Idaho insurance exchange leaders could hike a fee on individual policies by nearly 75 percent within two years because existing assessments may be insufficient to sustain the Internet health coverage marketplace’s operations, emails show.
The $70 million Your Health Idaho exchange’s board of directors in June set a 1.5 percent assessment on each policy to accomplish dual objectives: Raise enough money to stockpile exchange operational reserves, while fulfilling the politically critical goal of being less than the 3.5 percent fee being charged on policies sold via federal exchanges in 34 states.
Being cheaper than Washington was a key selling point for Gov. C.L. “Butch” Otter during the 2013 Legislature when he convinced a sharply divided state House and Senate to support a state-based exchange.
In early September, however, exchange finance chief Pat Kelly planned to tell board members the fee would likely have to be hiked to 2.6 percent by 2016, according to emails obtained by The Associated Press in a public records request.
While such a hike would leave fees at less than those charged by federal exchanges, it would add millions of dollars to costs of policies sold via Idaho’s exchange.
“Your Health Idaho’s assessment fee of 1.5 may not be sustainable,” according to a Sept. 5 email.
A combination of factors makes a fee hike likely, Kelly suggested, including the costs of operations, the average cost of an insurance plan and the number of people participating.
However, Kelly’s presentation — slated for members of the exchange’s finance committee on Sept. 6 — was canceled just hours before the meeting, other emails show.
Interviewed Oct. 10, Your Health Idaho executive director Amy Dowd recalled halting Kelly’s presentation on grounds his estimate was based on preliminary calculations not yet ready for public consumption.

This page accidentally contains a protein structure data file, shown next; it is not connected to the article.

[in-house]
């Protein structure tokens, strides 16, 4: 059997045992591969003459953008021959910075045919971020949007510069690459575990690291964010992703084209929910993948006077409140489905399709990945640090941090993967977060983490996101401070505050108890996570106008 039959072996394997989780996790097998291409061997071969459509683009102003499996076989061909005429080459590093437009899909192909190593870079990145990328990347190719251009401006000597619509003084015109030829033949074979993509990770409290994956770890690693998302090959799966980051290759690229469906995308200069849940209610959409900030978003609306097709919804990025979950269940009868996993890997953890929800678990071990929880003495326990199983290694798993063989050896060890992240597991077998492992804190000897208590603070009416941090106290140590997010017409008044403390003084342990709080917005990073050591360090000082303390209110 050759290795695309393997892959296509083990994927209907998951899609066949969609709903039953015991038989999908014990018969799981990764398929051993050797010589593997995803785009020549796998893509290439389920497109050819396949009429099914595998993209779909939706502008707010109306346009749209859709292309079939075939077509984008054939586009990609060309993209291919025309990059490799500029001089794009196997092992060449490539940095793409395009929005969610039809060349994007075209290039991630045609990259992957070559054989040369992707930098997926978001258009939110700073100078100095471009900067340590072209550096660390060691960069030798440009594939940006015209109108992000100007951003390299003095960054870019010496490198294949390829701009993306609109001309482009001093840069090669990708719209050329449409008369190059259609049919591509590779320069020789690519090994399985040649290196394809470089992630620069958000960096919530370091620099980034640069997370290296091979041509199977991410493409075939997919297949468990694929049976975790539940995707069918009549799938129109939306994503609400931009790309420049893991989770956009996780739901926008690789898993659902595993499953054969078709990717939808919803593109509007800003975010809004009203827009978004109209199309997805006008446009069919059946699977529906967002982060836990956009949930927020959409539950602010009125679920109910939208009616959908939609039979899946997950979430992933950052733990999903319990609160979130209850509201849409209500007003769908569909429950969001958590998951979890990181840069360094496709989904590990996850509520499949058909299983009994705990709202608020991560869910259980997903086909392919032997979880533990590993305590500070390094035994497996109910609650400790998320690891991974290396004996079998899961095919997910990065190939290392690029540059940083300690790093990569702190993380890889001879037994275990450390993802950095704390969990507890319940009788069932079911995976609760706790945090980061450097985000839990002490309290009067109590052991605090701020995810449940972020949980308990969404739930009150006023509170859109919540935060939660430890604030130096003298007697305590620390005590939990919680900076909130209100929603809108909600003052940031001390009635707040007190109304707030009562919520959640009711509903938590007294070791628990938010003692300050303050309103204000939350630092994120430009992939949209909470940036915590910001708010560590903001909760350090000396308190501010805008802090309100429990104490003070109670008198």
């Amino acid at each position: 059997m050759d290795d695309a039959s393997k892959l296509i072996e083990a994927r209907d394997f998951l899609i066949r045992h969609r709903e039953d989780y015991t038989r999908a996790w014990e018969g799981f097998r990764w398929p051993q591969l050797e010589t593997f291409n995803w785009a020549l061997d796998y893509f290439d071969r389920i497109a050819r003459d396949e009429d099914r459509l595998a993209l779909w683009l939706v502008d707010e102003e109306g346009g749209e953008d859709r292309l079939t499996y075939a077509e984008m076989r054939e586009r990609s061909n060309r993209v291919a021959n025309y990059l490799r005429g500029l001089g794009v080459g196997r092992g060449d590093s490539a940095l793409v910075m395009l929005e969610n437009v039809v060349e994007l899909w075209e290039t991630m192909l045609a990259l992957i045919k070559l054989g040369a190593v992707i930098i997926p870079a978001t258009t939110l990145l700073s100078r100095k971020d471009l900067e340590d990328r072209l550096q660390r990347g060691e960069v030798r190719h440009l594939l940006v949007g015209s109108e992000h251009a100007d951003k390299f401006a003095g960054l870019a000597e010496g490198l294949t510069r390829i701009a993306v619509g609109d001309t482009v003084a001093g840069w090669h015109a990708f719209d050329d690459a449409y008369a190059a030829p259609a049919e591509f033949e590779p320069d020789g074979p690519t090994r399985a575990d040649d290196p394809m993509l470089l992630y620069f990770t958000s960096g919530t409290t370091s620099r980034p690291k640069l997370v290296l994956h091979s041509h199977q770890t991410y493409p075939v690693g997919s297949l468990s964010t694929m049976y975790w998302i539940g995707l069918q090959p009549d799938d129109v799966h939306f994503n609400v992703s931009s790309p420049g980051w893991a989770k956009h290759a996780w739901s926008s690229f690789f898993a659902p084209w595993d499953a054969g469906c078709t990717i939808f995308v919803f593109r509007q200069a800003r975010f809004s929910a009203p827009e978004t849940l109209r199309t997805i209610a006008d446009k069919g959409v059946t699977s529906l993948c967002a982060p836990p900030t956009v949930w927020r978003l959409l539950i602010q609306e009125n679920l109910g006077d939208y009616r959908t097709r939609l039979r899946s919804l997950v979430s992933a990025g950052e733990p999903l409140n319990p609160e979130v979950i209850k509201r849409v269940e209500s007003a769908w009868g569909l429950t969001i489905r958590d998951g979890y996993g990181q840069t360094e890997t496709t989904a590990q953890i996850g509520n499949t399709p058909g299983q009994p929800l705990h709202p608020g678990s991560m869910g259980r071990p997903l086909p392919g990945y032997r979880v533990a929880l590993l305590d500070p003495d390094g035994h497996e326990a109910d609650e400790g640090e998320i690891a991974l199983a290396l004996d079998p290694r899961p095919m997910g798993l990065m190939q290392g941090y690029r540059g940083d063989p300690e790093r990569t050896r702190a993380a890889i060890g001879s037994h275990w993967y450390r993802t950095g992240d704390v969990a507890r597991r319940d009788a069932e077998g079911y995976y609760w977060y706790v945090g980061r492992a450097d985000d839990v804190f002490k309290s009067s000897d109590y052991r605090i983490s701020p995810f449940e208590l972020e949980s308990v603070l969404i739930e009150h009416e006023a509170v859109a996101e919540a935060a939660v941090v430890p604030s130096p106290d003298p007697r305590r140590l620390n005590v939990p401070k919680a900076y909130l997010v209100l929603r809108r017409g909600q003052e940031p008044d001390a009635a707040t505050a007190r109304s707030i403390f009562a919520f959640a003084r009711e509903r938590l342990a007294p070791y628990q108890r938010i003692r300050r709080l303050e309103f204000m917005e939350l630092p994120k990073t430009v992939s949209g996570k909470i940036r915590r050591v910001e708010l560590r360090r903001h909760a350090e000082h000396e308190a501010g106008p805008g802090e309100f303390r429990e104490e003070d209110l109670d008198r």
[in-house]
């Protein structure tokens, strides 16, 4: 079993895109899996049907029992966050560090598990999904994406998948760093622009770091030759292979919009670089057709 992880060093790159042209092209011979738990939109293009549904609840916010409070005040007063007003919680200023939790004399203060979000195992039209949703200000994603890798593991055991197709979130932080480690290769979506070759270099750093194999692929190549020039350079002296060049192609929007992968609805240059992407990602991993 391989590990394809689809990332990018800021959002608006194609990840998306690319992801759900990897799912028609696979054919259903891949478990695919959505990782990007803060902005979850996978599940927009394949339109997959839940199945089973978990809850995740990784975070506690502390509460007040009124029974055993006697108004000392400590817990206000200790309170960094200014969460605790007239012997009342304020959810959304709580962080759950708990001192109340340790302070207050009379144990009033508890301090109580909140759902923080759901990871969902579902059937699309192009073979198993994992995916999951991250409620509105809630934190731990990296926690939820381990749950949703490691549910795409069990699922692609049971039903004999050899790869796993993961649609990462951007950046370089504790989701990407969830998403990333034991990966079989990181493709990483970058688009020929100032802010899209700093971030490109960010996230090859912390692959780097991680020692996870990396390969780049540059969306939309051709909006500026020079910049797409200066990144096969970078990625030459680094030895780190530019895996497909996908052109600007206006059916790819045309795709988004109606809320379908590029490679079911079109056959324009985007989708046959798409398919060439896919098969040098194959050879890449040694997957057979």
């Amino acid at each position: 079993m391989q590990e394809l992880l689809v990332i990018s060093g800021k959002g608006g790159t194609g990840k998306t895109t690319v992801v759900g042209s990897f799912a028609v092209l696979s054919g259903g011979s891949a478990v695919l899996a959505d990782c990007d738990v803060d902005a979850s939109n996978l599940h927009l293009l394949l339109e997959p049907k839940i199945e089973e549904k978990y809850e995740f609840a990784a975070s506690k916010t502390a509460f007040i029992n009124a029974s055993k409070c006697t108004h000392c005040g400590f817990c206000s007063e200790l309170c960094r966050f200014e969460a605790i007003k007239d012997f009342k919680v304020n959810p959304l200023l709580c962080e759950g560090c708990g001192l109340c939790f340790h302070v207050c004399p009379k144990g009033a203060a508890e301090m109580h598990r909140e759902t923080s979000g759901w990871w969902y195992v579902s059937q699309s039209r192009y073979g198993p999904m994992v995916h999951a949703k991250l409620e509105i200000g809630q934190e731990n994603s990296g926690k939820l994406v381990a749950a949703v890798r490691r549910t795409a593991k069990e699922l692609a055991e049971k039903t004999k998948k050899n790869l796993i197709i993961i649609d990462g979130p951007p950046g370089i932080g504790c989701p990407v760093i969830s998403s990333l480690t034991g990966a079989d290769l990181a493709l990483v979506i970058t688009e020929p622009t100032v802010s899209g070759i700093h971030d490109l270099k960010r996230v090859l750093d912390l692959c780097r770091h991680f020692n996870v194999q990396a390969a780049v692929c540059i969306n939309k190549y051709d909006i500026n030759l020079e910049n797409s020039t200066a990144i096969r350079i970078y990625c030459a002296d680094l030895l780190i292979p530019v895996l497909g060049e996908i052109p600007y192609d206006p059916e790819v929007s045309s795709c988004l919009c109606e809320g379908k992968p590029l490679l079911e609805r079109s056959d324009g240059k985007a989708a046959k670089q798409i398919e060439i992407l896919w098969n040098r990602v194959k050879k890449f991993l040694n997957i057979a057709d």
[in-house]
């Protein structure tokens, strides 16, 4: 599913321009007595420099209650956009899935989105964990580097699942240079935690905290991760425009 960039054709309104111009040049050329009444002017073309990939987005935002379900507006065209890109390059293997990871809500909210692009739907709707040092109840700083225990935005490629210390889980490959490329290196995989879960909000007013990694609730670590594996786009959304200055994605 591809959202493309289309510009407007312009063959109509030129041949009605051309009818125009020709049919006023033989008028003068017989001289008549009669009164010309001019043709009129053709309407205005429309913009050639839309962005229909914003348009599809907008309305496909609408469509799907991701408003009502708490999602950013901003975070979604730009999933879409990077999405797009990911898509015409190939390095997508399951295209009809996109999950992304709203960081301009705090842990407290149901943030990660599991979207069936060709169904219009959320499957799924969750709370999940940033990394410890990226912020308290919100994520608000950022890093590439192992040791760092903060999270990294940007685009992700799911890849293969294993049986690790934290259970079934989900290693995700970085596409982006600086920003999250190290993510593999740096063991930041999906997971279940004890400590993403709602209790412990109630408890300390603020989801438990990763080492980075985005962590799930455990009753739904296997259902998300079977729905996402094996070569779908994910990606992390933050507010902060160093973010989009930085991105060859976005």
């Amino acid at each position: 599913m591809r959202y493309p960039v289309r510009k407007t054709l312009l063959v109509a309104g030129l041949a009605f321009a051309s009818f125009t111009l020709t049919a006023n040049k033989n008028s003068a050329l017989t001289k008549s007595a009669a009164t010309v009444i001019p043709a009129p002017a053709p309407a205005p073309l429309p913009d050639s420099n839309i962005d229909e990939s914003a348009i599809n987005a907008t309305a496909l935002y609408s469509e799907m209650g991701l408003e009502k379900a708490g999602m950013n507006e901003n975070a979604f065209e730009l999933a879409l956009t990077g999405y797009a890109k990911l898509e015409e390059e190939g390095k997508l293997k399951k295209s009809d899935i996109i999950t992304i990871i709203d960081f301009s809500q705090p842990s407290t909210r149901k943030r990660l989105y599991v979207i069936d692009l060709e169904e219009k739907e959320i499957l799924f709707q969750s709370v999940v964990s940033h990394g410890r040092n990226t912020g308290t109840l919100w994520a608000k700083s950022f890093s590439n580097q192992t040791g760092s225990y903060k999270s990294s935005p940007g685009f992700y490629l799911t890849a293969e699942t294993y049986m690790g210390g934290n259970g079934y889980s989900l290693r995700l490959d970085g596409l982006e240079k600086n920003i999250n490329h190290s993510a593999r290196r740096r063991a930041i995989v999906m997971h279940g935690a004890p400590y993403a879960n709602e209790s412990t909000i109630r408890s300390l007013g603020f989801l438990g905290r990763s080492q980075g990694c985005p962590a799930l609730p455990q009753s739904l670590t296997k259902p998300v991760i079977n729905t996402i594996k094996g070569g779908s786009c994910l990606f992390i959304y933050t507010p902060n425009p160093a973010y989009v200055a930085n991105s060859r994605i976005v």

“The reason we weren’t comfortable publishing 2.6 percent is, we have no clue what the number is going to be,” Dowd told the AP. “We’ve done some modeling, we’ve got some data, but as far as our comfort level, putting a number out today is not a wise decision.”
With Kelly’s presentation now on ice, the exchange in September also scrubbed public relations efforts seeking to blunt the news of a prospective hike.
“Let’s hold this statement in a reserve for a different time,” wrote Jody Olson, the exchange’s spokeswoman, in a Sept. 6 email. “I am breathing a sigh of relief on this statement.”
The fees are built into premiums charged on policies offered by insurance carriers. For a policy that costs $300 monthly, for instance, it amounts to $54 annually at 1.5 percent, and $94 at 2.6 percent.
On tens of thousands of policies likely to be sold in Idaho, however, that adds up to millions of dollars. The federal government expects state exchanges to be self-sustaining by 2016.
Exchange treasurer Jeff Agenbroad, a Boise banker who heads the board’s finance committee, said Oct. 10 he wasn’t aware that Kelly in September considered announcing a prospective hike to 2.6 percent, saying the concept has only been discussed informally and without specific numbers.
Like Dowd, Agenbroad remains optimistic Idaho will run its exchange more cheaply than the federal government, even if a fee hike turns out to be necessary.
Missing that goal would likely prompt Idaho lawmakers to again demand weighing in on a state exchange’s merits.
“I hope we never have to ask that question,” Agenbroad said.